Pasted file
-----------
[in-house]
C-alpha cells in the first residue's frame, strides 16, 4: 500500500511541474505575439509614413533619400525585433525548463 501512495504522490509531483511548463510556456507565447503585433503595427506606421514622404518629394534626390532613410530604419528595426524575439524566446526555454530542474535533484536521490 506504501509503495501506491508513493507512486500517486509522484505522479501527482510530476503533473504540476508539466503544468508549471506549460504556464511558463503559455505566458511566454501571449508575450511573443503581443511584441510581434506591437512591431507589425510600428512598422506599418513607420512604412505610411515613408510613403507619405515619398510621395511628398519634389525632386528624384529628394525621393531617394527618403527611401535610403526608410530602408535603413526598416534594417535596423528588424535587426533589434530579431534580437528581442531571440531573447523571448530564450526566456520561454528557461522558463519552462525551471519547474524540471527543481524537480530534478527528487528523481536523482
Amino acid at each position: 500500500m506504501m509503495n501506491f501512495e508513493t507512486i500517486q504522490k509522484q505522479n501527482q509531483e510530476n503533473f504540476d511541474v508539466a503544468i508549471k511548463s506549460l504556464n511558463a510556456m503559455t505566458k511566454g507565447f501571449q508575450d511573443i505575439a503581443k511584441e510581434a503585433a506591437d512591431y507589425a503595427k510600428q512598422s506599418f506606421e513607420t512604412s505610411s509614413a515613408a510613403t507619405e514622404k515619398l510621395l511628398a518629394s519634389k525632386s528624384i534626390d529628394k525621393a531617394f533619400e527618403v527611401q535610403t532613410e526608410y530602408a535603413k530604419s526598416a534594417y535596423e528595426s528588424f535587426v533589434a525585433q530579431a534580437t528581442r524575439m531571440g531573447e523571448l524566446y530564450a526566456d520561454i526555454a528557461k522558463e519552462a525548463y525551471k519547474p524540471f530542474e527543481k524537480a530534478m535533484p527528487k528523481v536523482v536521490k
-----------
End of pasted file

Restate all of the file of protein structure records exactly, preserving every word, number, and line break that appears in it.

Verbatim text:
[in-house]
C-alpha cells in the first residue's frame, strides 16, 4: 500500500511541474505575439509614413533619400525585433525548463 501512495504522490509531483511548463510556456507565447503585433503595427506606421514622404518629394534626390532613410530604419528595426524575439524566446526555454530542474535533484536521490 506504501509503495501506491508513493507512486500517486509522484505522479501527482510530476503533473504540476508539466503544468508549471506549460504556464511558463503559455505566458511566454501571449508575450511573443503581443511584441510581434506591437512591431507589425510600428512598422506599418513607420512604412505610411515613408510613403507619405515619398510621395511628398519634389525632386528624384529628394525621393531617394527618403527611401535610403526608410530602408535603413526598416534594417535596423528588424535587426533589434530579431534580437528581442531571440531573447523571448530564450526566456520561454528557461522558463519552462525551471519547474524540471527543481524537480530534478527528487528523481536523482
Amino acid at each position: 500500500m506504501m509503495n501506491f501512495e508513493t507512486i500517486q504522490k509522484q505522479n501527482q509531483e510530476n503533473f504540476d511541474v508539466a503544468i508549471k511548463s506549460l504556464n511558463a510556456m503559455t505566458k511566454g507565447f501571449q508575450d511573443i505575439a503581443k511584441e510581434a503585433a506591437d512591431y507589425a503595427k510600428q512598422s506599418f506606421e513607420t512604412s505610411s509614413a515613408a510613403t507619405e514622404k515619398l510621395l511628398a518629394s519634389k525632386s528624384i534626390d529628394k525621393a531617394f533619400e527618403v527611401q535610403t532613410e526608410y530602408a535603413k530604419s526598416a534594417y535596423e528595426s528588424f535587426v533589434a525585433q530579431a534580437t528581442r524575439m531571440g531573447e523571448l524566446y530564450a526566456d520561454i526555454a528557461k522558463e519552462a525548463y525551471k519547474p524540471f530542474e527543481k524537480a530534478m535533484p527528487k528523481v536523482v536521490k